Pentax K-S2 Conclusion
Pentax K-S2 Conclusion
The Pentax K-S2 gives you features its rivals lack
The Pentax K-S2 is a camera without a direct predecessor, but one that builds on the company's heritage of impressively-specified mid-range cameras at an affordable price-tag that's well-below US$1,000. And there's no question about -- you're getting a whole lot of camera for your money. Like some of the company's past models, it gives you features like weather-sealing, twin control dials and a pentaprism viewfinder that rivals save for much pricier enthusiast-grade DSLRs.
It's the new tech that really had us excited though
But it has to be said that these features aren't what got us excited when the camera was first launched earlier this year. Although Pentax has brought some pretty rare features to the market in their past DSLRs, especially those taking advantage of its in-body stabilization system, it is in some ways a rather conservative company. Features like retracting lenses, wireless networking and articulated screens which have proven popular in rival models haven't been adopted with the same gusto by Pentax -- until now, that is.
As the second model in the company's K-S series, which is intended to foster innovations the company isn't yet ready to adopt in higher-end models, the Pentax K-S2 breaks new ground for the company, with several landmark firsts.
The tilt/swivel LCD is a great addition
Key among these for our money is the side-mounted tilt/swivel LCD monitor, which makes the camera much more versatile in live-view shooting, helping you frame from all manner of different angles. And it's doubly impressive when you consider that it's weather-sealed, to boot. Selfie shooters will really like its clever button-switching functionality, activated automatically when the screen is turned to face forwards: It makes for much better self-portrait ergonomics.
We'd recommend forgoing the 18-50mm kit lens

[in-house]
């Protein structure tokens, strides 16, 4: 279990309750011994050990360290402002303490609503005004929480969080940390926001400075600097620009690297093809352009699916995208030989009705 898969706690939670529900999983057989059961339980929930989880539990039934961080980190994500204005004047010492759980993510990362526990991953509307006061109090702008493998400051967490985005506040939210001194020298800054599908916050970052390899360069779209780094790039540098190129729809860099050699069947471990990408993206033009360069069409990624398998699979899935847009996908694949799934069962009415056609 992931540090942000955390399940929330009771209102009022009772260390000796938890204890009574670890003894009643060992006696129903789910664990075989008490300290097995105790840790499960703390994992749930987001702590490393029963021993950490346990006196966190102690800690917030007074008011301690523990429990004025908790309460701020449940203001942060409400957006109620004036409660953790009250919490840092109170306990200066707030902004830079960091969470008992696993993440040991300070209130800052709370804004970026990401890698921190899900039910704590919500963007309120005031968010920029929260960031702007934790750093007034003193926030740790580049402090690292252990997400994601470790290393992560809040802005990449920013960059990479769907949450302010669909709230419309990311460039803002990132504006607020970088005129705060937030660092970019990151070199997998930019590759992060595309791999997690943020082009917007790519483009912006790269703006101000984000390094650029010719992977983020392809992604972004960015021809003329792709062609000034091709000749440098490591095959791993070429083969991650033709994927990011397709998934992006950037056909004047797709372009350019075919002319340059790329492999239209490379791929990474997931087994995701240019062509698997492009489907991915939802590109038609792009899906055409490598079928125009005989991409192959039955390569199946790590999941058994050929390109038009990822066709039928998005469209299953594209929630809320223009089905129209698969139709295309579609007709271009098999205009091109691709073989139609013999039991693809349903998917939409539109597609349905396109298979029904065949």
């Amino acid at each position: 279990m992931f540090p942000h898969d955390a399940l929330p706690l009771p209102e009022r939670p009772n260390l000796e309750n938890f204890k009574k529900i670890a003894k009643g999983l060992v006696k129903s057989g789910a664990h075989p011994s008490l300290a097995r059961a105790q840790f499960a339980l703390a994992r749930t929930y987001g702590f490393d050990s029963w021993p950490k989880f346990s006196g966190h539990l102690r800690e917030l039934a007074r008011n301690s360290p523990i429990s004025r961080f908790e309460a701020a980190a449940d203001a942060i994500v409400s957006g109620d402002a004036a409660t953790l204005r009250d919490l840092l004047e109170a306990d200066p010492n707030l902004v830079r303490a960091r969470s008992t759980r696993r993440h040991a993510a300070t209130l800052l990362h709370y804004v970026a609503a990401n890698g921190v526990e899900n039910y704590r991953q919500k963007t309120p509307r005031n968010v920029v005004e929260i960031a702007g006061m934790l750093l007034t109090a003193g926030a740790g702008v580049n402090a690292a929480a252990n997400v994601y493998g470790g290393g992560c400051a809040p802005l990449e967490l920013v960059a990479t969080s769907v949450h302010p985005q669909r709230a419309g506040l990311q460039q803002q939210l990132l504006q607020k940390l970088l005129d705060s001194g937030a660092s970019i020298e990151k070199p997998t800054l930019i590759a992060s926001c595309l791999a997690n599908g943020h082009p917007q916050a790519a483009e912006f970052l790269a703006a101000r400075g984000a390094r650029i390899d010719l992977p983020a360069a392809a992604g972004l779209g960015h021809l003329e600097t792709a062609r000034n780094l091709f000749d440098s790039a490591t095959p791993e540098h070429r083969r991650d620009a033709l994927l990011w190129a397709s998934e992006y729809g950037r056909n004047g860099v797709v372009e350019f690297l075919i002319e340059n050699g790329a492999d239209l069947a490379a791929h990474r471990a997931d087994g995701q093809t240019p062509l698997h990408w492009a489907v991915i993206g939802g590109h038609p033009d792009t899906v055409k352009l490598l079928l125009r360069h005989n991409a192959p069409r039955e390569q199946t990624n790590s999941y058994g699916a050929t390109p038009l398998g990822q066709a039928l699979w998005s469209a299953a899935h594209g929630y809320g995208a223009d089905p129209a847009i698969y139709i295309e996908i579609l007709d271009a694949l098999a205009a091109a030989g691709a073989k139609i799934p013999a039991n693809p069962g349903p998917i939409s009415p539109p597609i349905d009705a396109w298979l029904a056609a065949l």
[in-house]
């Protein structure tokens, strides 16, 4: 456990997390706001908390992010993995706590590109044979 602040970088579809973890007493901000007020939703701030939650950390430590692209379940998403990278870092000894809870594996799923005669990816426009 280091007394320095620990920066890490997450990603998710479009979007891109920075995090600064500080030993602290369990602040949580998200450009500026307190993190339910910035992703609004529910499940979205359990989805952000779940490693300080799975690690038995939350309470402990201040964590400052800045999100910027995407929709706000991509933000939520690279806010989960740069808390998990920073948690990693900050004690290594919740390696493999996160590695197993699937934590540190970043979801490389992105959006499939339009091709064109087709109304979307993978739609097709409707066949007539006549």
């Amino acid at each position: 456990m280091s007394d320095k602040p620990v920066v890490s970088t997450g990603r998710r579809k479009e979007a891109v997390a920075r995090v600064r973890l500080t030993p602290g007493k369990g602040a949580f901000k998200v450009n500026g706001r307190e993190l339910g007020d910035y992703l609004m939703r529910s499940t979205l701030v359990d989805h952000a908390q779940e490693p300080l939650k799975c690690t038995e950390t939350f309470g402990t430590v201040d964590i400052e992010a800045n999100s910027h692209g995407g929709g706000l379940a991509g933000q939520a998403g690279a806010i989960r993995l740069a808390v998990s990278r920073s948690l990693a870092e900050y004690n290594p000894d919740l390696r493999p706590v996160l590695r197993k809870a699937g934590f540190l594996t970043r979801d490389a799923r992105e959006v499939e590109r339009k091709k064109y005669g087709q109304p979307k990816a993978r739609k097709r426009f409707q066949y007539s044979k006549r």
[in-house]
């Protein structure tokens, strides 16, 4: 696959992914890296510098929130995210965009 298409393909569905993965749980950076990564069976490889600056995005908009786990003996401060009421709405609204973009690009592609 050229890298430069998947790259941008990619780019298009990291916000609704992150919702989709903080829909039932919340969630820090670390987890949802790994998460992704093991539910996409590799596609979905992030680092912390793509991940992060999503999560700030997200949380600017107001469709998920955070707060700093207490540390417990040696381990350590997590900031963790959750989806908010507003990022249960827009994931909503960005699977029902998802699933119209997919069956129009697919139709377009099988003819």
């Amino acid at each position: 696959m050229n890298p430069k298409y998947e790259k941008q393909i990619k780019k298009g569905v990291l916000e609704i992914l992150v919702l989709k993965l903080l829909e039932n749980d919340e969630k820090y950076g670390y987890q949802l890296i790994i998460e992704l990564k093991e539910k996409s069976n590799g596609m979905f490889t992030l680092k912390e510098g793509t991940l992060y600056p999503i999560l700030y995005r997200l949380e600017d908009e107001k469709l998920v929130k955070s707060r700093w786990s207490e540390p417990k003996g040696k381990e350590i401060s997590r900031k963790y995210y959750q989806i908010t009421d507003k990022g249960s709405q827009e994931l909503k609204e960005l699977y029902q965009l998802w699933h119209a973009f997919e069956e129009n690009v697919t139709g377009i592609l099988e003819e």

But sadly, not all of these features are such roaring successes right out of the gate. The new 18-50mm lens, while impressively compact and quite good ergonomically for a kit lens, has several issues. Its retraction mechanism has a tendency to bind up when extending or retracting the lens, something we've noted on multiple copies of the optic. Its controls are also very small and fiddly, and yet their placement is such that we frequently found ourselves retracting the lens slightly by mistake.
The K-S2's Wi-Fi networking is in need of some work
And nor were we really taken by the new in-camera Wi-Fi connectivity. The hardware itself shows great promise, with really spectacular Wi-Fi range, but it's let down by clumsy, unintuitive smartphone apps, and on the Android platform in particular, absolutely dismal performance when reviewing downloaded images. And image transfer speeds are also very slow compared to modern cameras from rivals. Given that these problems are likely software / firmware related, we're hopeful that they'll improve over time, but in the meantime you're likely to find Wi-Fi on the K-S2 a rather frustrating experience.
And with much of its new tech not meeting the early promise, we found ourselves very conflicted when it came time to conclude this review. After all, this is still a very powerful camera with numerous features that its rivals lack. Even if some of the new tech is a bit rough around the edges, you're getting a whole lot of DSLR for your money with the Pentax K-S2.
The K-S2's biggest challenge is its incredibly impressive sibling
But therein lies the rub: The Pentax K-S2 represents a pretty good buy for the price if you forego its kit lens in favor of another optic, but its enthusiast-grade sibling, the Pentax K-3, gives you a whole lot more. That camera is only a little bit bulkier -- and still very compact by enthusiast DSLR standards -- yet it has higher resolution, shoots faster, has better autofocus and metering systems, twin card slots, and a whole lot more. And while it lacks in-camera Wi-Fi, the wireless networking functionality provided by its third-party Pentax Flucard strikes us as much more mature, if not as seamlessly integrated.
Pretty much the only feature of the Pentax K-S2 that we'd miss in trading up to the Pentax K-3 is its tilt/swivel screen. And yet the K-3 is barely any more expensive than its selfie-friendly sibling. In fact, at the time of this writing we found multiple retailers listing the K-3 for the same or less than the body-only K-S2, and even including a couple of basic lenses or a portrait / battery grip in that price.
Not quite a Dave's Pick, but impressive as a very compact, all-weather DSLR
Were it not for the existence of its higher-end sibling, which we have to say represents an absolutely spectacular value, the Pentax K-S2 would probably have scored a Dave's Pick. And we have to say that if you buy one, you're probably still going to enjoy it very much, especially if you're a big selfie shooter. But if you don't need the lightest, smallest weather-sealed DSLR possible and can live without the tilt/swivel screen, we'd really recommend that you consider the Pentax K-3 instead. (You can read our review here, if you'd like to jump up to the fuller-featured camera.) And for that reason, we can't quite justify a Dave's Pick for the K-S2.
Now, Pentax: Please can you give us the K-S2's tilt/swivel screen in a K-3 series body? We have a feeling that design would sell like hotcakes!
Follow Imaging-Resource.com on Twitter!